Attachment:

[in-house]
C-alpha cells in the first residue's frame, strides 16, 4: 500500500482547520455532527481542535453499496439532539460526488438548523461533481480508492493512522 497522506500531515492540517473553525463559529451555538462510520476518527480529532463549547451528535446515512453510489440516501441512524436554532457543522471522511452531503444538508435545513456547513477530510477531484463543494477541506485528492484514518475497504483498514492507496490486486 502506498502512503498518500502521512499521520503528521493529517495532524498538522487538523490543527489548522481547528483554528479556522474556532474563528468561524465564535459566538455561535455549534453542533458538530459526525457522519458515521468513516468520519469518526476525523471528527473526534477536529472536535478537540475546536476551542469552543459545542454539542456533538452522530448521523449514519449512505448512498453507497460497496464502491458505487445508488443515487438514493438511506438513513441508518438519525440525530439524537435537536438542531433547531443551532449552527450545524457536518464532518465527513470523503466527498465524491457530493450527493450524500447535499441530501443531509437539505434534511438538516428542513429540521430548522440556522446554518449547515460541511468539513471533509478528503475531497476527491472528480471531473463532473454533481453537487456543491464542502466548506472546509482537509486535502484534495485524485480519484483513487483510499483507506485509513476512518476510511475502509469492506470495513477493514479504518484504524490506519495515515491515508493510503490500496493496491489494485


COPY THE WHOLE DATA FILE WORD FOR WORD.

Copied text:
[in-house]
C-alpha cells in the first residue's frame, strides 16, 4: 500500500482547520455532527481542535453499496439532539460526488438548523461533481480508492493512522 497522506500531515492540517473553525463559529451555538462510520476518527480529532463549547451528535446515512453510489440516501441512524436554532457543522471522511452531503444538508435545513456547513477530510477531484463543494477541506485528492484514518475497504483498514492507496490486486 502506498502512503498518500502521512499521520503528521493529517495532524498538522487538523490543527489548522481547528483554528479556522474556532474563528468561524465564535459566538455561535455549534453542533458538530459526525457522519458515521468513516468520519469518526476525523471528527473526534477536529472536535478537540475546536476551542469552543459545542454539542456533538452522530448521523449514519449512505448512498453507497460497496464502491458505487445508488443515487438514493438511506438513513441508518438519525440525530439524537435537536438542531433547531443551532449552527450545524457536518464532518465527513470523503466527498465524491457530493450527493450524500447535499441530501443531509437539505434534511438538516428542513429540521430548522440556522446554518449547515460541511468539513471533509478528503475531497476527491472528480471531473463532473454533481453537487456543491464542502466548506472546509482537509486535502484534495485524485480519484483513487483510499483507506485509513476512518476510511475502509469492506470495513477493514479504518484504524490506519495515515491515508493510503490500496493496491489494485